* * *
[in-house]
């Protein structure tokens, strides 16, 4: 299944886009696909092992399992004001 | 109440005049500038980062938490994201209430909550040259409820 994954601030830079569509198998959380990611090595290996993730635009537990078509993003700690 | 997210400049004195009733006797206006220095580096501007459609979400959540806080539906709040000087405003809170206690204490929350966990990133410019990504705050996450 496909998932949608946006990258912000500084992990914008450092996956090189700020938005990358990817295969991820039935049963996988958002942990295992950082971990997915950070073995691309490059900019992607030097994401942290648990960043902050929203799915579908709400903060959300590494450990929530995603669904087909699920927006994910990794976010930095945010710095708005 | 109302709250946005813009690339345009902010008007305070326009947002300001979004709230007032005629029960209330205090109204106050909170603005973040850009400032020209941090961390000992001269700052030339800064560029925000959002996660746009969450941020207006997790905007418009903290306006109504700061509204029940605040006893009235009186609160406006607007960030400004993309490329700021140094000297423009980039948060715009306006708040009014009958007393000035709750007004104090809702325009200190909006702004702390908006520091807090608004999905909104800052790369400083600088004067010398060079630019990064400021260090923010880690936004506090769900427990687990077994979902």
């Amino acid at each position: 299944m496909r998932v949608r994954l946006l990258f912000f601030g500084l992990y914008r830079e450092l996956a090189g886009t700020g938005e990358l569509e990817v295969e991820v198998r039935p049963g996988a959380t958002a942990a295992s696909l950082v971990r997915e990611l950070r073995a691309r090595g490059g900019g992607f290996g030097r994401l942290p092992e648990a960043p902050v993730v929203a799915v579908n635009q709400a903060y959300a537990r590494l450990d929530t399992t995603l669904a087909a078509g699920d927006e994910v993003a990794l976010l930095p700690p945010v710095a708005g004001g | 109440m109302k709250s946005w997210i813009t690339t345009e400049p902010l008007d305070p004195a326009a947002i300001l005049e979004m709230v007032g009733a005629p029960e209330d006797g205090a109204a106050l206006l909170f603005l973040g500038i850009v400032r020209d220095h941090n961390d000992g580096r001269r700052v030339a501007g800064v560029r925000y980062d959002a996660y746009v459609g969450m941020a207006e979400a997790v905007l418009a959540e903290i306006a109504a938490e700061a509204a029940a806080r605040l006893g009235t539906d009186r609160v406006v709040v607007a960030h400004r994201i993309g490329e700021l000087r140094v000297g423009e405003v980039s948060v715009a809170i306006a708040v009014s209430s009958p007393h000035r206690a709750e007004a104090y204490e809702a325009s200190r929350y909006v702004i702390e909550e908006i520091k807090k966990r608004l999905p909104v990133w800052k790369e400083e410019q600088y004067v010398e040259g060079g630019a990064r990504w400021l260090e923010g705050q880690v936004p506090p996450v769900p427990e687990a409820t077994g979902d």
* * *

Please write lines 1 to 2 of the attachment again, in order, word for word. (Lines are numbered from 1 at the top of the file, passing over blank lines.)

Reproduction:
[in-house]
């Protein structure tokens, strides 16, 4: 299944886009696909092992399992004001 | 109440005049500038980062938490994201209430909550040259409820 994954601030830079569509198998959380990611090595290996993730635009537990078509993003700690 | 997210400049004195009733006797206006220095580096501007459609979400959540806080539906709040000087405003809170206690204490929350966990990133410019990504705050996450 496909998932949608946006990258912000500084992990914008450092996956090189700020938005990358990817295969991820039935049963996988958002942990295992950082971990997915950070073995691309490059900019992607030097994401942290648990960043902050929203799915579908709400903060959300590494450990929530995603669904087909699920927006994910990794976010930095945010710095708005 | 109302709250946005813009690339345009902010008007305070326009947002300001979004709230007032005629029960209330205090109204106050909170603005973040850009400032020209941090961390000992001269700052030339800064560029925000959002996660746009969450941020207006997790905007418009903290306006109504700061509204029940605040006893009235009186609160406006607007960030400004993309490329700021140094000297423009980039948060715009306006708040009014009958007393000035709750007004104090809702325009200190909006702004702390908006520091807090608004999905909104800052790369400083600088004067010398060079630019990064400021260090923010880690936004506090769900427990687990077994979902």